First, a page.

The Madness of George III revisited – Sir Simon Wessely on George’s illness

 

Simon-Wessely

Sir Simon Wessely, regius professor of Psychiatry at the Institute of Psychiatry, Psychology and Neuroscience, King’s College London

Today, 20 November 2018, Britain’s National Theatre Live is screening a live relay of Alan Bennett’s now classic play, The Madness of George III from Nottingham Playhouse to cinemas across Britain, and in coming weeks the recording of that performance will also be shown in cinemas across the world (and not just in English-speaking countries – you can find out where and when your nearest showing will be here.)

Mark Gatiss as George III in the Nottingham Playhouse production.

While the cast were rehearsing in London, the Georgian Papers Programme visited to provide a briefing for the actors and director. At this meeting Arthur Burns talked about the historical context, while Sir Simon Wessely discussed George III’s medical condition from the perspective of a modern psychiatrist. Sir Simon, the first regius professor of psychiatry at the Institute of Psychiatry, King’s College London and from 2014 to 2017  president of the Royal College of Psychiatrists, has been associated with the Programme since he participated in the BBC documentary The Genius of the Mad King in 2017. He was able to bring his extensive practical experience of treating mental health issues to give a fresh perspective on George’s illness to the actors, of particular interest since the balance of opinion on the diagnosis of George’s illness has changed since the play was written in the 1990s. At the time of the BBC documentary, Sir Simon also wrote a short blog for the Huffington Post about George’s condition, and today we are posting a link to that article to bring it to a wider audience.  It is also a happy coincidence that the Nottingham performance coincides with the public receiving access to the private medical papers associated with George’s illness that form part of the Georgian papers for the first time, affording an unprecedented opportunity to investigate the subject at first hand through the often deeply moving documents penned by both George III’s doctors and the royal family and their associates.

 

Click here to read Sir Simon Wessely’s  2017 article, ‘From Enlightenment Monarch to Enlightened Princes: Mental Illness and the Royal Family’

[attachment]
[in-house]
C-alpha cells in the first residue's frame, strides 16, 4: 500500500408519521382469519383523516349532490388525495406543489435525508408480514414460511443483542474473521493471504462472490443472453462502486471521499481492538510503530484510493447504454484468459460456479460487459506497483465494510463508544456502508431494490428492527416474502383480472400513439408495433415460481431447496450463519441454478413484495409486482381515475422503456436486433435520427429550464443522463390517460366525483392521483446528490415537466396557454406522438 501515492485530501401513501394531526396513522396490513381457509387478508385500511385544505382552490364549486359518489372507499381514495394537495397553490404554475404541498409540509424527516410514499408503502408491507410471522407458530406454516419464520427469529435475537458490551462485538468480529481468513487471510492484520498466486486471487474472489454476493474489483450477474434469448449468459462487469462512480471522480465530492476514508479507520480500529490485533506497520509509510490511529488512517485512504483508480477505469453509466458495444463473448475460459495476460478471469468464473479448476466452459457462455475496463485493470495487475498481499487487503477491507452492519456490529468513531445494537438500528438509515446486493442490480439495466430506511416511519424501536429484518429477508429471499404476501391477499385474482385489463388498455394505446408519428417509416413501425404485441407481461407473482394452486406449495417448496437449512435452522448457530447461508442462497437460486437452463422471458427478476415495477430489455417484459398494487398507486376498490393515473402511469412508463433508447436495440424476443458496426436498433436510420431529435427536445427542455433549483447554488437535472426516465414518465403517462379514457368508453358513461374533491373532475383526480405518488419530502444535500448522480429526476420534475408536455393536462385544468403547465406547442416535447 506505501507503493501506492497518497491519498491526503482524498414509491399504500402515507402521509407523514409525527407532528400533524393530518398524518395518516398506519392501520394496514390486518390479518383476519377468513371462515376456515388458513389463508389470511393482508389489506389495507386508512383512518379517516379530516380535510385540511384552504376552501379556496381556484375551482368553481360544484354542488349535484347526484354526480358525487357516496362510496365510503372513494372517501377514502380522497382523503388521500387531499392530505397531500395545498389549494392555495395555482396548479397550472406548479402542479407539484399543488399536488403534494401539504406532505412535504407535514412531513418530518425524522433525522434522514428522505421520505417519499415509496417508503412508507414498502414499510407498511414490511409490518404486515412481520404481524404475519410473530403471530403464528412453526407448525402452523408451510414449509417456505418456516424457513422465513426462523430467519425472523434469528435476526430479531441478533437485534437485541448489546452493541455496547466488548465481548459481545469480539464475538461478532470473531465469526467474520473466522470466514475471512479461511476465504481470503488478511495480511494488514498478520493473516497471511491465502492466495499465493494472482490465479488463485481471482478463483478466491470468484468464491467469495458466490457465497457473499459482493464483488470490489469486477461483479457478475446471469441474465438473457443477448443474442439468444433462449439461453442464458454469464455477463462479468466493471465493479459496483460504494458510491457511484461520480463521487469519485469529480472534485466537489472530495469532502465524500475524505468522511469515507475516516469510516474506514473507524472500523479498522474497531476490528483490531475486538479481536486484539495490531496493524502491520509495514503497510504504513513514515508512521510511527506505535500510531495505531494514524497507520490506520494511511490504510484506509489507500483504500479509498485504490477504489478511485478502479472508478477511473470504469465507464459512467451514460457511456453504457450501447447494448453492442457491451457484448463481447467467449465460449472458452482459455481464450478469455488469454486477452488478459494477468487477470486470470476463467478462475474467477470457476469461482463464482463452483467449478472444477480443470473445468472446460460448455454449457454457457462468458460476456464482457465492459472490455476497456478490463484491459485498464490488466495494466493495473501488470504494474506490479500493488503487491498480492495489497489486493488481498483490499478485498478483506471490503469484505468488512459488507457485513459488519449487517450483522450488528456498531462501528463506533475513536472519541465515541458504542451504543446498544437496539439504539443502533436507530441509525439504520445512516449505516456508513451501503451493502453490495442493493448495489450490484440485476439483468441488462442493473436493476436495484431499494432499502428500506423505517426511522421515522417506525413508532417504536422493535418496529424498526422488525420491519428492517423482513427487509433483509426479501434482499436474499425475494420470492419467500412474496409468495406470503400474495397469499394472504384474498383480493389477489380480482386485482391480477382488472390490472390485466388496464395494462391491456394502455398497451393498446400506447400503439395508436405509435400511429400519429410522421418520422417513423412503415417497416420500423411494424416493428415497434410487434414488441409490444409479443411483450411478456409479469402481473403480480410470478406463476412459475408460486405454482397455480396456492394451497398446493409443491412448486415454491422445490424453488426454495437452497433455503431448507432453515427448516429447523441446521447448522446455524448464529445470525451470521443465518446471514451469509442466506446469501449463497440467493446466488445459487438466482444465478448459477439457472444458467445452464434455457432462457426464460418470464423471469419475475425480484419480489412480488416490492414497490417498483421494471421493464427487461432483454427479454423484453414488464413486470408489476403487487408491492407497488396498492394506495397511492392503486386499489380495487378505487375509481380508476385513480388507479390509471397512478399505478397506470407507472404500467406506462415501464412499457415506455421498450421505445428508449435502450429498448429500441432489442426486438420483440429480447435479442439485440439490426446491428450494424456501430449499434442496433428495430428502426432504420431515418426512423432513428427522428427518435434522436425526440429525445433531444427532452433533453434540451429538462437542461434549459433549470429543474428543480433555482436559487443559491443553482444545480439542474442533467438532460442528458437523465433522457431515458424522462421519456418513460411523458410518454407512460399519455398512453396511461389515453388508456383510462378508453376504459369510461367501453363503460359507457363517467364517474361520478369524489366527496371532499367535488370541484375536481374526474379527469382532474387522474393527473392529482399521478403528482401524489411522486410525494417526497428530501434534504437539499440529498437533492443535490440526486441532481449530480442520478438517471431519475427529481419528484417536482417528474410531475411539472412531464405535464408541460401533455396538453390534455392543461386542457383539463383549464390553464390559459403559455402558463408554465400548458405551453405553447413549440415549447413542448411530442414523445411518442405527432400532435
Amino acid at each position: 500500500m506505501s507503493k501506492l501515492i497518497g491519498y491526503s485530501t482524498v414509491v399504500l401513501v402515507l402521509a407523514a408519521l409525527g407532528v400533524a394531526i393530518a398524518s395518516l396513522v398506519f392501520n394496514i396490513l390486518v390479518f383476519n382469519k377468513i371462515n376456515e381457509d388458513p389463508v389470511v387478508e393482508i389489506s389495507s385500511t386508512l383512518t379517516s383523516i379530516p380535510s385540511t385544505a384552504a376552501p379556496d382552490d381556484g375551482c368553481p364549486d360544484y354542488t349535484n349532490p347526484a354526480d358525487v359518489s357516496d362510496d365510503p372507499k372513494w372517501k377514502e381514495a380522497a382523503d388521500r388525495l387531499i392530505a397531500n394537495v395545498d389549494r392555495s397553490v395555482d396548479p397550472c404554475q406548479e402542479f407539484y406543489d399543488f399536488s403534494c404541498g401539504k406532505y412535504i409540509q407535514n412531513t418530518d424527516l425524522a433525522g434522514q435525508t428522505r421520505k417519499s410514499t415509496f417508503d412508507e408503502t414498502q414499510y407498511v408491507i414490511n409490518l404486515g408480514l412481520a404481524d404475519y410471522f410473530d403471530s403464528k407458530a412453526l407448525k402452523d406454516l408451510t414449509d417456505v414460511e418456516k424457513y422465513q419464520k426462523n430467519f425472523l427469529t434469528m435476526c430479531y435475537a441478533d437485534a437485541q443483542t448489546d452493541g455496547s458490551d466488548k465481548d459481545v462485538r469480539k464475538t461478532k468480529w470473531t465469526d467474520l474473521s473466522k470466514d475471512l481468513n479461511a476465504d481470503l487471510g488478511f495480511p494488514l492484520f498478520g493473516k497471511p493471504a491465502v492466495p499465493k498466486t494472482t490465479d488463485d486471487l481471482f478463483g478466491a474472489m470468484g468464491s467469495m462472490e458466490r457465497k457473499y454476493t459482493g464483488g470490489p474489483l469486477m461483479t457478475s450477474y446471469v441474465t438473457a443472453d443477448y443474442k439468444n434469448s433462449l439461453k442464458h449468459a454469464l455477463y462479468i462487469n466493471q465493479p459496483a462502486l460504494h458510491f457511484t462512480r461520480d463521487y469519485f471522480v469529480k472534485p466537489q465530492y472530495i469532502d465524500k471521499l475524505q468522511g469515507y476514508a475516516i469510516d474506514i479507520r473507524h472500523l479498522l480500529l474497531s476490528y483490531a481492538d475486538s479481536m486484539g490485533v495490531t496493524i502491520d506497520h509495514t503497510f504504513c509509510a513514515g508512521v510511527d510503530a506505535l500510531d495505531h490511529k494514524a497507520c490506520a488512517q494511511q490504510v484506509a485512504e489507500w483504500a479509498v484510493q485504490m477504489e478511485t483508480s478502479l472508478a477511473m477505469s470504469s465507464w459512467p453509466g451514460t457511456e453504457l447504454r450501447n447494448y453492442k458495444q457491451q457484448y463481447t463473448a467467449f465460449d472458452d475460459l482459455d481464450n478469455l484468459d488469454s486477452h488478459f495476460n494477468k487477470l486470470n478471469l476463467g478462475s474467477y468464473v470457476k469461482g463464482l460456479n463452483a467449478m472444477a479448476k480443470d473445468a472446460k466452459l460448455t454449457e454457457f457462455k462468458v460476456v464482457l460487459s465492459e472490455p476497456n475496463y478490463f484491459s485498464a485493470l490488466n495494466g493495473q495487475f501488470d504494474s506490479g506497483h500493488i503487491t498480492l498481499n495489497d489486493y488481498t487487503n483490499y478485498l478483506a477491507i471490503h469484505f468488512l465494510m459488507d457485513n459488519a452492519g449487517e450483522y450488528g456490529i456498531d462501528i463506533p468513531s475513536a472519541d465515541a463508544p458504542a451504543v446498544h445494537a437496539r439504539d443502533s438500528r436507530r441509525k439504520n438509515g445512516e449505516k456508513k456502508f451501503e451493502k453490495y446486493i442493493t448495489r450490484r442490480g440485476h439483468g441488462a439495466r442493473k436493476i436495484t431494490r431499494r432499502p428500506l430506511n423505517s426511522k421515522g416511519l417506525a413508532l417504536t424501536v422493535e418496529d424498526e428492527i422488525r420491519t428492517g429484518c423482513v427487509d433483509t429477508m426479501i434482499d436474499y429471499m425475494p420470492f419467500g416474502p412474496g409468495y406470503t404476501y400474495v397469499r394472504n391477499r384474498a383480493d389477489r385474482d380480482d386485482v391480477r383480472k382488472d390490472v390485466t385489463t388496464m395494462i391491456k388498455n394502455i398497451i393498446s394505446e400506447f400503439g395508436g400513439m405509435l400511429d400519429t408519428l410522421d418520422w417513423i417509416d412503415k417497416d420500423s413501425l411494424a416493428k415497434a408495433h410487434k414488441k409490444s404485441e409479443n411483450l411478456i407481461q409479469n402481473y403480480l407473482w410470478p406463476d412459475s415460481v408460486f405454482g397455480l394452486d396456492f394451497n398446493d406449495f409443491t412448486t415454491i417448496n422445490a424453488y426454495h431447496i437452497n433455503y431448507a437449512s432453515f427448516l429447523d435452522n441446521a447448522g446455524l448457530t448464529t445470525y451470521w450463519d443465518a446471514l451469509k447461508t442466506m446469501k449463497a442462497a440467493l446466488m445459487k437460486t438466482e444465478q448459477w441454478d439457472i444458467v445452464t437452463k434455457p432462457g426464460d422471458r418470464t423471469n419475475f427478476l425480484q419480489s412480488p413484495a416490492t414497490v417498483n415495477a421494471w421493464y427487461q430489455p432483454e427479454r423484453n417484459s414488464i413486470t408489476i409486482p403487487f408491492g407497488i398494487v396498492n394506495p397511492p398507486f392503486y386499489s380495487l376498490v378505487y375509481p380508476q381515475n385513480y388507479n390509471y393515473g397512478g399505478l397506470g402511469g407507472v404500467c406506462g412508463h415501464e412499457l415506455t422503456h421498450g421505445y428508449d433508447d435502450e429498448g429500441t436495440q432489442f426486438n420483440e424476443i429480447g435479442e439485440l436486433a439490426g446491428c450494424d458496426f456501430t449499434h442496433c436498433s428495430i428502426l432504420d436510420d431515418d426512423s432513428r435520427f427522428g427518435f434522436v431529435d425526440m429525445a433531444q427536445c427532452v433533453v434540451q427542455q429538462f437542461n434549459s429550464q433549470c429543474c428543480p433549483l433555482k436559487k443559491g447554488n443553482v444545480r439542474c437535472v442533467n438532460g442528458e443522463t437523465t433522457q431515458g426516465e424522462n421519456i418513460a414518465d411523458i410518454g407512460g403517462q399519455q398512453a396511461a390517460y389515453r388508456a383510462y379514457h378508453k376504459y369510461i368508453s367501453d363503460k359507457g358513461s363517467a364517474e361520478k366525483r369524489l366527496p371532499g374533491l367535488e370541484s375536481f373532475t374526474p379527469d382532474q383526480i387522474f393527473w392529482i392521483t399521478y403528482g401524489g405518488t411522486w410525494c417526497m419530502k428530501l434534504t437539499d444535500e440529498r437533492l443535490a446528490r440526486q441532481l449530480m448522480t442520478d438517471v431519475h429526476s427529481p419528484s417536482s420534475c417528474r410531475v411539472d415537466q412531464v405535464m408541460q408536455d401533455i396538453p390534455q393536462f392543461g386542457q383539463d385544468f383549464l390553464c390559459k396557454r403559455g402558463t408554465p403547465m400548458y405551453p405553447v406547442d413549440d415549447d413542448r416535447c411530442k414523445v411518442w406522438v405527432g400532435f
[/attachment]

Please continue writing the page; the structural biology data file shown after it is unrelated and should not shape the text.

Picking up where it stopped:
The Georgian Papers Programme takes a keen interest in representations of the Hanoverian royals on stage and screen (you may already have visited the virtual version of the exhibition we staged at Windsor Castle for the actor Michael Jibson, who plays George III in the London staging of Hamilton: An American Musical, about which we have also blogged). We have been lucky enough to work closely with the Nottingham Playhouse production, the most ambitious project in Adam Penford’s first season as director there, and which has received rave reviews, not least for Mark Gatiss’s central performance as George himself. In addition to the meeting with the cast, Arthur Burns and Karin Wulf have written on the play’s relation to historical writing about George III in the programme for the production, and we also took Mark Gatiss out to Windsor Castle to view many of the original documents relating to George and his illness, a visit documented in the short film to be shown during the National Theatre Live interval. As with Michael Jibson’s visit, the exhibition has been reproduced virtually for all to see on the Georgian Papers Programme website here. We thus maintain the relationship with this classic play which began when, in one of the first events associated with the Programme, its author Alan Bennett joined its first director Sir Nicholas Hytner onstage to discuss the genesis of the piece as part of King’s College London’s Arts and Humanities Festival in 2016, a discussion which you can still watch here.

 

 

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